Instead, the Dodgers suffered the same result by the same score as the night before and dropped three games behind Arizona and one game below .500.
By the ninth inning, Ramirez already had two of the Dodgers' six hits, although one single exploded past shortstop Stephen Drew's glove and the other was a check-swing, scored a hit only because the opposing pitcher was late covering first.
The opposing pitcher, though, was 44-year-old Randy Johnson, which made for a pretty intriguing second storyline because the Dodgers started 20-year-old Clayton Kershaw. Johnson (9-7) allowed one unearned run and got the win.
"Everybody in the dugout was really excited with Manny there, but Randy sort of neutralized it by the way he pitched," Torre said. "Our strength is still pitching. You hope with Manny's addition it helps our offense."
Kershaw pitched a shade better than Johnson in a no-decision with six scoreless innings for a second consecutive start, lifted for a pinch-hitter as much because his spot led off the sixth inning as the 89 pitches he threw with an arm the organization is determined to protect. He criticized himself for a 28-pitch second inning that ran up his count.
"I felt fine. I could have kept going," said Kershaw, who allowed four hits, one walk and struck out three. "With Randy throwing, you know you're not getting a lot of runs, you know that going in. Any time you don't win it's hard to focus on what you did right."
A few runs to work with would have been nice, but even with the addition of a future Hall of Fame cleanup hitter, the Dodgers' offense looked like the Dodgers' offense, losing for the 30th time this year while scoring no more than one run.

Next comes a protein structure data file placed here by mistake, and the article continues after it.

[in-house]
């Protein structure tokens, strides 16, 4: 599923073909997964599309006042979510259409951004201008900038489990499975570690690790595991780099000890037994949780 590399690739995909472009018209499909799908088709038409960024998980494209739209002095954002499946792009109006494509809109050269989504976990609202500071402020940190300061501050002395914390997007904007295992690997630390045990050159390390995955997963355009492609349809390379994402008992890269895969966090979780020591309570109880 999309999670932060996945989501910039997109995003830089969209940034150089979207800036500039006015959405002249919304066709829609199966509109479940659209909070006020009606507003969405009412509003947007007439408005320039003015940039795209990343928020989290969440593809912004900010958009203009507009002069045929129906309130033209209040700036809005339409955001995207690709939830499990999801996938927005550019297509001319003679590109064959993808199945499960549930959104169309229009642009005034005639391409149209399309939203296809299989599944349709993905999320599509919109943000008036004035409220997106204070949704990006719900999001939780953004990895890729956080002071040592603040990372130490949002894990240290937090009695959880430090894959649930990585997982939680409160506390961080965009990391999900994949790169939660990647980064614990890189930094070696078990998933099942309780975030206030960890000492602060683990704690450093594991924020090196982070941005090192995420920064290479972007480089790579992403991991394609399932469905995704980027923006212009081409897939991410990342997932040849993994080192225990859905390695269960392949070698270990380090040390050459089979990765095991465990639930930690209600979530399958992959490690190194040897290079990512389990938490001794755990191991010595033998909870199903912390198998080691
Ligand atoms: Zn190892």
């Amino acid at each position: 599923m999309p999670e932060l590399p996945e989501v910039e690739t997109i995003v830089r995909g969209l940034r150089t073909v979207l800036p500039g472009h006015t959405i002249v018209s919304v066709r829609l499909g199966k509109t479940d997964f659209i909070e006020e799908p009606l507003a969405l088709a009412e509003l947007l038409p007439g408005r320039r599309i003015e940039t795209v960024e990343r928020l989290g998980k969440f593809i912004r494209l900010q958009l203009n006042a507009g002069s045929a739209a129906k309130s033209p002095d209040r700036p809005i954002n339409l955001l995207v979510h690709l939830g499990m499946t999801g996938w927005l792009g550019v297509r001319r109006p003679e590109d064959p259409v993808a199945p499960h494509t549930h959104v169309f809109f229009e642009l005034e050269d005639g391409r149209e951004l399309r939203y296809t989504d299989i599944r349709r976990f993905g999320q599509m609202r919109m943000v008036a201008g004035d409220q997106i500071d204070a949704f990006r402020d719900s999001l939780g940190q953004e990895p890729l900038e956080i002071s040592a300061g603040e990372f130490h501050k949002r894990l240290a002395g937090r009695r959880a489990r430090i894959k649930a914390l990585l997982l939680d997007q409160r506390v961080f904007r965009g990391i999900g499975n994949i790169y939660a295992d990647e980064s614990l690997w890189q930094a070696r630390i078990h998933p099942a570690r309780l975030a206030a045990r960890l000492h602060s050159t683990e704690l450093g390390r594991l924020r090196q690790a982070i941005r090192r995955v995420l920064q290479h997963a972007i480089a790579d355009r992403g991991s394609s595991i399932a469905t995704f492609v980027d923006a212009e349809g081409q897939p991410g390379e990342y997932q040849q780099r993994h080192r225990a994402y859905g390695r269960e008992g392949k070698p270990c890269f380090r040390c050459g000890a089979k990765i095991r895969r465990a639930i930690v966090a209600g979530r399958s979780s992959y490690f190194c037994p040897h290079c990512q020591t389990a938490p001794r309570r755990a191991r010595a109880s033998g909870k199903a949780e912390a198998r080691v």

That only run was something of a gift. Juan Pierre, pinch-hitting for Kershaw leading off the bottom of the sixth, reached base on second baseman Orlando Hudson's fielding error, then was picked off by Johnson as he broke for second but was safe there on first baseman Tony Clark's wild throw.
Matt Kemp worked a 3-1 count and laced a high slider for an RBI double to score Pierre and extend his hitting streak to 19 games. With two outs, Ramirez sent a check-swing bouncer to Clark, who ranged to his right and gloved the ball, but Johnson was late off the mound to cover the bag. Kemp got a good jump on contact and decided he would steal a run and score from second while Clark threw to Johnson covering first.
But there was no Johnson covering, no Clark throwing and Kemp slammed on the brakes in no-man's land halfway between third and home, eventually tagged out in a rundown.
"Just an aggressive mistake," said Kemp, who has made a number of them on the bases but not many recently. "If Tony throws the ball to Randy, I score. I anticipated him throwing the ball. He didn't."
The usually reliable Dodgers bullpen let the game get away. Clark, one of Arizona's July pickups, had been only 1-for-12 against Chan Ho Park but greeted him with a long home run to center leading off the seventh. Two of the next three Arizona batters reached base and Drew greeted Joe Beimel with a double that landed on the right-field line.
"We shouldn't be losing," Kemp said. "They're a good team, but I feel like we haven't taken advantage of our opportunities against them. We've got to win some of these close games."
The Dodgers are 3-7 against the first-place Diamondbacks, with four of the past five losses by one run. That's essentially why they traded for Ramirez.
He's why the Dodgers sold 30,000 tickets in the first 24 hours after his acquisition and untold jerseys with No. 99, why all of his teammates stopped what they were doing to watch from the dugout as a Manny highlight video preceded his at-bat leading off the second inning.
"I still play video games with him all the time," said Kershaw, meaning Ramirez is the star of the video game.
He caught all three fly balls without incident. But Manny was being Manny when he trotted after a ball in the gap by Chris Burke that should have been less than a triple, and when he stood and watched the Kemp rundown instead of advancing to an unoccupied second base.